Making the Case: Effective Messaging for the Arts

Posted by Ms. Margy Waller, Mar 08, 2010 1 comment

We've noticed a lot of chatter about finding a new way to talk about what we're passionate about. We all want a value proposition that works to create support for the arts.

We followed the long exchange on the artsjournal pages and noticed that Michael Kaiser put it on his wish list for the holidays. And of course, this conversation is designed to answer the question:  how do we make the case for supporting the arts in 2010? What is the message that works with private sector supporters?

We understand this interest—and we share it. My blogs this week will offer a research-based answer.

Many of us have spent years searching for the strongest possible message and the best case on which to build support for the arts. Yet, the messages we have used, and successfully integrated in the dialogue across the country, have not yielded the broad sense of shared responsibility that we seek.

So, in late 2008, leaders of the Fine Arts Fund in Cincinnati embarked on a year-long research initiative designed to develop an inclusive community dialogue leading to broadly shared public responsibility for arts and culture.

We concluded that our work with the community through arts and culture must be based on a foundation that incorporates a deeper understanding of the best way to start the conversation in order to achieve that shared sense of responsibility.

People are always telling us that they like the arts. And we know they mean it. For "insiders" (everyone reading this blog, for sure!), participating, donating, and going to shows is what we do all the time.

Most everyone else sees the arts differently—and that's critical for us to remember. Others have nothing against art—but we haven't given them the lens through which to see arts & culture as a benefit to the entire community, even those who don’t participate.

Right now the public is most likely to see art strictly as entertainment: what to do this weekend, etc. And that's great—when we are trying to build audiences, sell tickets and memberships.

But when we want people to donate to our united fund, support a better arts policy, or communicate with decision makers, not many are taking an action step. That’s because when art is entertainment, supporting it is a highly personal decision—based on personal preferences and resources like time and money.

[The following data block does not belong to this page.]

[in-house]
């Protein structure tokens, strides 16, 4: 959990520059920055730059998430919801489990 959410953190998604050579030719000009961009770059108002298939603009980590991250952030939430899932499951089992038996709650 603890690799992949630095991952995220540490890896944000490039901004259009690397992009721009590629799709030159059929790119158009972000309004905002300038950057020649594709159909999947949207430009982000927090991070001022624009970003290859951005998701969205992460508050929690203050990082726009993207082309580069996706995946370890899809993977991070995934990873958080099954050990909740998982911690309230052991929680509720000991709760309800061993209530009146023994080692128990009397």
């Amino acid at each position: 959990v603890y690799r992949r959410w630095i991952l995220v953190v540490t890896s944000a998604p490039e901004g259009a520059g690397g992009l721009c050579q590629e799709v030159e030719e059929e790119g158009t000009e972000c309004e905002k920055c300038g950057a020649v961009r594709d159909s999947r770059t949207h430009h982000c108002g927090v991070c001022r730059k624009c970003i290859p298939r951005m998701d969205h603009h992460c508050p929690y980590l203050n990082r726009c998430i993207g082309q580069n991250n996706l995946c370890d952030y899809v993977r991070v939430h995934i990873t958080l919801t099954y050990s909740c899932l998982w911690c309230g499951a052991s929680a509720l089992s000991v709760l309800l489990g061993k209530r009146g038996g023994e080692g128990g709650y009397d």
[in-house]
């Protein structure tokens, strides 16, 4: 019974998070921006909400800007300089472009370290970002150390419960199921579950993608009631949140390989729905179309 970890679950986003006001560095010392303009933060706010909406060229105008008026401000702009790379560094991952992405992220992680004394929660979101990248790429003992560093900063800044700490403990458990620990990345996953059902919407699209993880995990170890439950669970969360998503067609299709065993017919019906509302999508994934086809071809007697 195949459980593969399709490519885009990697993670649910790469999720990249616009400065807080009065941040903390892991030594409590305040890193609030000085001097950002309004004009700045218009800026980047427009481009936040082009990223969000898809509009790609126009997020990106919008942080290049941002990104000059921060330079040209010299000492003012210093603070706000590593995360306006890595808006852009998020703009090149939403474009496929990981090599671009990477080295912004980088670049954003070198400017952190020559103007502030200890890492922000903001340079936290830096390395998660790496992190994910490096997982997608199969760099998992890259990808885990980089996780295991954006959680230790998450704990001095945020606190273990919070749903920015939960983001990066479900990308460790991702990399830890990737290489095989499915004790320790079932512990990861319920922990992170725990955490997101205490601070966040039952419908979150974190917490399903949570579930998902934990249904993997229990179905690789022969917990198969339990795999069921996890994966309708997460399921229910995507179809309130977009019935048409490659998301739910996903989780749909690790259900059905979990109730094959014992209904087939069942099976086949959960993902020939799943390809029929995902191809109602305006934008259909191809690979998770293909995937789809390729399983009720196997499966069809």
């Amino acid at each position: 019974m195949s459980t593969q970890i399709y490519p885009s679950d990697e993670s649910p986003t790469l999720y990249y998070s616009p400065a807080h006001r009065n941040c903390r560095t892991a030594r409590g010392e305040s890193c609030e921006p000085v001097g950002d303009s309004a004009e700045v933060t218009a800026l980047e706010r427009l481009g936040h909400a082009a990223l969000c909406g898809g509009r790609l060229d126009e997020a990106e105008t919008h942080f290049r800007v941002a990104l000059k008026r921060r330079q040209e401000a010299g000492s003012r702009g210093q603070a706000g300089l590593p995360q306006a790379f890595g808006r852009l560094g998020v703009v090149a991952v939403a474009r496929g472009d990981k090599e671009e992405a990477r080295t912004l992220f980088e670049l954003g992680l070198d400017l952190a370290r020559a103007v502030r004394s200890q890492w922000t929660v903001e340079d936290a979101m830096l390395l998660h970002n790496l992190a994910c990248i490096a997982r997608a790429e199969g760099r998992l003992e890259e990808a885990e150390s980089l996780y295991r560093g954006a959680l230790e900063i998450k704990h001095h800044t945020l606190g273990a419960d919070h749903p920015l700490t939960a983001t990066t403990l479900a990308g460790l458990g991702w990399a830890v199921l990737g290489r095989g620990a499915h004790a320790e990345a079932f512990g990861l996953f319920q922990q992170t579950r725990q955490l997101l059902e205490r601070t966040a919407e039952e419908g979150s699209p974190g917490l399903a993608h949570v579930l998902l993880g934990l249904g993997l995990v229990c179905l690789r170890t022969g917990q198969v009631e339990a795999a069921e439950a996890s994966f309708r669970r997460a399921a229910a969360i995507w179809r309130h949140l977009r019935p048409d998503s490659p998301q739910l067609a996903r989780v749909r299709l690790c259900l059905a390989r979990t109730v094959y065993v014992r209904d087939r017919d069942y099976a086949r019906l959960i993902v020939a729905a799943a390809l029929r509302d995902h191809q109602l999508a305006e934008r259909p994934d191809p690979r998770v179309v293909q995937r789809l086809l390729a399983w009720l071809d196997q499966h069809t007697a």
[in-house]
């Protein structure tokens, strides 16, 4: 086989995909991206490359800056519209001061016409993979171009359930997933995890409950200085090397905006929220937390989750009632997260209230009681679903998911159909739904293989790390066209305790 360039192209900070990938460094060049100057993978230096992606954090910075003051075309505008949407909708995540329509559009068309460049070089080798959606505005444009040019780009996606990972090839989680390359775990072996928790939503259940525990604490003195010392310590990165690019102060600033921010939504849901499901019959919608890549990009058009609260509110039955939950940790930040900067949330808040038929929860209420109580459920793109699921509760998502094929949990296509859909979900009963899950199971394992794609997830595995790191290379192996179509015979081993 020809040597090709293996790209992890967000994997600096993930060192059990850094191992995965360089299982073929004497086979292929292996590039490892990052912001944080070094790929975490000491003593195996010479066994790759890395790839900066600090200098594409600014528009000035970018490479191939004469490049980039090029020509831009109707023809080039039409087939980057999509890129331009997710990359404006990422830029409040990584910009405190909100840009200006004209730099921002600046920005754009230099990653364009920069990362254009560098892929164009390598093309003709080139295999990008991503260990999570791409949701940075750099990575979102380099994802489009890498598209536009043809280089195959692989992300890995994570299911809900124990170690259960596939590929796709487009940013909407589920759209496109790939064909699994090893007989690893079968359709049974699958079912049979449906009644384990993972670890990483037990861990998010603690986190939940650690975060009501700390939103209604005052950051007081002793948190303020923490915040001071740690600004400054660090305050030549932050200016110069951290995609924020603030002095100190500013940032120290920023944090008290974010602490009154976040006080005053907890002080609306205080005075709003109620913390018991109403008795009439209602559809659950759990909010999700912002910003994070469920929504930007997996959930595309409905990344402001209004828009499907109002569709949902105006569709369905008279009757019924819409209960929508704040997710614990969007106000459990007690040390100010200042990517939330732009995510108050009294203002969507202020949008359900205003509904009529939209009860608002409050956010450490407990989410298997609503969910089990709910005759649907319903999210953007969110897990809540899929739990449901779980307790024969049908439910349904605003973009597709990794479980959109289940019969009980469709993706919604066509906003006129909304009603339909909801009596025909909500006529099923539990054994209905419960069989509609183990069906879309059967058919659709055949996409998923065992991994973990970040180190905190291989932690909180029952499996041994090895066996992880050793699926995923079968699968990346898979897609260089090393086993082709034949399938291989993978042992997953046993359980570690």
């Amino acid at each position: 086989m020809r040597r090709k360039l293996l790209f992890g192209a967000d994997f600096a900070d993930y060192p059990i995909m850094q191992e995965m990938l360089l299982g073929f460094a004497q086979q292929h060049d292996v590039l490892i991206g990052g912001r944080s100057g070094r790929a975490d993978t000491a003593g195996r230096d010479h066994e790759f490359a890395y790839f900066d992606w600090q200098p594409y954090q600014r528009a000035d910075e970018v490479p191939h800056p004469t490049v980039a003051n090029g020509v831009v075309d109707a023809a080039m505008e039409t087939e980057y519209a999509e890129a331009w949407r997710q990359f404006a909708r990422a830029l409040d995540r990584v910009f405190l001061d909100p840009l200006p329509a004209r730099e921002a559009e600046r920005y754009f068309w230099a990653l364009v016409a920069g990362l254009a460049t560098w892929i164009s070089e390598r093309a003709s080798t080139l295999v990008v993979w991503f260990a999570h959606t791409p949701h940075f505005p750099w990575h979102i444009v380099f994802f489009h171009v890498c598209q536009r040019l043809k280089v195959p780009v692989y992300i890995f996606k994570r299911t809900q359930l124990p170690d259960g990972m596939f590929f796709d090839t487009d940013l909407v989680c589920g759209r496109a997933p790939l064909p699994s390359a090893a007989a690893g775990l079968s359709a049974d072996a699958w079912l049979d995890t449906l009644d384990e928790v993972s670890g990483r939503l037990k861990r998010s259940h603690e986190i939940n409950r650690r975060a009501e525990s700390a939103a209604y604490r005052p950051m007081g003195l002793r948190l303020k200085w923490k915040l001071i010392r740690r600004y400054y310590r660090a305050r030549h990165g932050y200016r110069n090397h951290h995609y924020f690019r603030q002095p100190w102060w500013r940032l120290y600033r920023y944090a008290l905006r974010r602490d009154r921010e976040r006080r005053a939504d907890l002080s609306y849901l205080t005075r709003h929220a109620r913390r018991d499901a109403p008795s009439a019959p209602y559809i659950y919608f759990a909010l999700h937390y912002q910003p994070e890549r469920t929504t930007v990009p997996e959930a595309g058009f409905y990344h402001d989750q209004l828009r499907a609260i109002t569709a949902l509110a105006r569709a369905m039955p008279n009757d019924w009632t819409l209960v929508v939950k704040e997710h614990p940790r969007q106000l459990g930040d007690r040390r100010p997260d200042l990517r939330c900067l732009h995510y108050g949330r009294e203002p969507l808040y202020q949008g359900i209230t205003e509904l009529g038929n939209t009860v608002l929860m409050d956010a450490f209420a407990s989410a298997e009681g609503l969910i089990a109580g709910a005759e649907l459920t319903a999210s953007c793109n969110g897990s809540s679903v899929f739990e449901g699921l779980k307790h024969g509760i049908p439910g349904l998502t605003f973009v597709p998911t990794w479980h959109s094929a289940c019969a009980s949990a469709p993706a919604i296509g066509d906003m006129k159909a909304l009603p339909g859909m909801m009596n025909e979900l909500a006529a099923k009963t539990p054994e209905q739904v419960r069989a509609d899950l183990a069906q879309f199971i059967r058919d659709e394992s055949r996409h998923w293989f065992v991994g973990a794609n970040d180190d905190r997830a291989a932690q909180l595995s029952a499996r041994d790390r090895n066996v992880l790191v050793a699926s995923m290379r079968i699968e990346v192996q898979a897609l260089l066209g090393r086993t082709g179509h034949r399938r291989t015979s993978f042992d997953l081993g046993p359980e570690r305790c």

We determined that we needed more analysis and knowledge of public views and assumptions about arts and culture to develop the foundation for a conversation that leads to the necessary increased shared responsibility and public support.

Our conversation has to engage participants as residents of the community, not as consumers. Because while most people feel positively toward the arts, we will have to change the conversation in order to motivate action by the public (by which I mean the private sector too) for the arts.

In my next blogs, I'll share 1) the key organizing idea to communicate with the goal of building broadly shared responsibility for the arts, and 2) discuss the need for an echo chamber across the country.

The private sector has a leading role to play in creating the echo chamber and it's our job to provide the communications strategy, the message that we can all use.

1 responses for Making the Case: Effective Messaging for the Arts


Joseph Futral says
March 09, 2010 at 10:51 am

"public views and assumptions about arts and culture" and "Most everyone else sees the arts differently"

This is more key than we may be willing to acknowledge. The problem here is that the idea of "supporting the arts" is too abstract. This position is too open to anyone's perceptions and presuppositions of what "the arts" are. Kind of like "investing in the stock market". In reality, no one actually invests in the "stock market". People invest in _particular_ stocks or companies. To avoid political rabbit trails I won't go further than to mention similarities in current discussions of health care/coverage. While no one really thinks people should be without health care, there are very few agreements as to what the actual problems and solutions are and particularly whether their own coverage should be affected.

This will not make for an efficient approach, no single set of matrices or argument that we can apply universally. And it gets even more difficult the more removed people are from "the arts" as fewer and fewer people have first hand experiences with any art form.

The good news, as far as I can tell, is that art is intrinsic enough to our being that connections can still be made. We just have to be willing to be the creative thinkers we claim to be.


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